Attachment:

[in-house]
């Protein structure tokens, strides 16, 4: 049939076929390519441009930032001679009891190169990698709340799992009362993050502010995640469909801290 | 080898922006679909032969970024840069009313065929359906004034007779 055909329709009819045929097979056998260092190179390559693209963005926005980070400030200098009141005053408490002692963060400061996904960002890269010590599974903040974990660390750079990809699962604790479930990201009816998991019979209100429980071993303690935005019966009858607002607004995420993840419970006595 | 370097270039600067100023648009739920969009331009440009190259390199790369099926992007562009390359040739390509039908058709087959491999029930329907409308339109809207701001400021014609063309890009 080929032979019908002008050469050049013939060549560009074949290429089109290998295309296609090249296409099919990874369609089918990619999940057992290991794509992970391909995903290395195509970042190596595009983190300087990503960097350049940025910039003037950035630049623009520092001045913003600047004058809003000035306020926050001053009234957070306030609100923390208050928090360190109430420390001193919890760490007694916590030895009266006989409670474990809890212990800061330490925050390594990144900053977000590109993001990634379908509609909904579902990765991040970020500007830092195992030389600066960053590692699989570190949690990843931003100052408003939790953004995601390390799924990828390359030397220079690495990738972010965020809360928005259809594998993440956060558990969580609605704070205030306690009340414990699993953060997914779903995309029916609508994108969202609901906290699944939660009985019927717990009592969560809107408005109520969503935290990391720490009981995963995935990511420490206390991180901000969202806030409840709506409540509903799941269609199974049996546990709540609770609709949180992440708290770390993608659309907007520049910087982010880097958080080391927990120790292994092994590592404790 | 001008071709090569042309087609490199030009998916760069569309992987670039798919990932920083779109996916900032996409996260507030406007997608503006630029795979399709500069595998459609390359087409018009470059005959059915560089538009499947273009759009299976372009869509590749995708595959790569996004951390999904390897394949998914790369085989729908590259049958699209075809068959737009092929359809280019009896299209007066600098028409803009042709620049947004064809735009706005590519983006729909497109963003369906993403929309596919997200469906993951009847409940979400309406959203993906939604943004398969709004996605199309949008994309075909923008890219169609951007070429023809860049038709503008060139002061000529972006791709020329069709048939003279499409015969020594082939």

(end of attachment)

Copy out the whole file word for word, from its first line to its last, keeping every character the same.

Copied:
[in-house]
């Protein structure tokens, strides 16, 4: 049939076929390519441009930032001679009891190169990698709340799992009362993050502010995640469909801290 | 080898922006679909032969970024840069009313065929359906004034007779 055909329709009819045929097979056998260092190179390559693209963005926005980070400030200098009141005053408490002692963060400061996904960002890269010590599974903040974990660390750079990809699962604790479930990201009816998991019979209100429980071993303690935005019966009858607002607004995420993840419970006595 | 370097270039600067100023648009739920969009331009440009190259390199790369099926992007562009390359040739390509039908058709087959491999029930329907409308339109809207701001400021014609063309890009 080929032979019908002008050469050049013939060549560009074949290429089109290998295309296609090249296409099919990874369609089918990619999940057992290991794509992970391909995903290395195509970042190596595009983190300087990503960097350049940025910039003037950035630049623009520092001045913003600047004058809003000035306020926050001053009234957070306030609100923390208050928090360190109430420390001193919890760490007694916590030895009266006989409670474990809890212990800061330490925050390594990144900053977000590109993001990634379908509609909904579902990765991040970020500007830092195992030389600066960053590692699989570190949690990843931003100052408003939790953004995601390390799924990828390359030397220079690495990738972010965020809360928005259809594998993440956060558990969580609605704070205030306690009340414990699993953060997914779903995309029916609508994108969202609901906290699944939660009985019927717990009592969560809107408005109520969503935290990391720490009981995963995935990511420490206390991180901000969202806030409840709506409540509903799941269609199974049996546990709540609770609709949180992440708290770390993608659309907007520049910087982010880097958080080391927990120790292994092994590592404790 | 001008071709090569042309087609490199030009998916760069569309992987670039798919990932920083779109996916900032996409996260507030406007997608503006630029795979399709500069595998459609390359087409018009470059005959059915560089538009499947273009759009299976372009869509590749995708595959790569996004951390999904390897394949998914790369085989729908590259049958699209075809068959737009092929359809280019009896299209007066600098028409803009042709620049947004064809735009706005590519983006729909497109963003369906993403929309596919997200469906993951009847409940979400309406959203993906939604943004398969709004996605199309949008994309075909923008890219169609951007070429023809860049038709503008060139002061000529972006791709020329069709048939003279499409015969020594082939």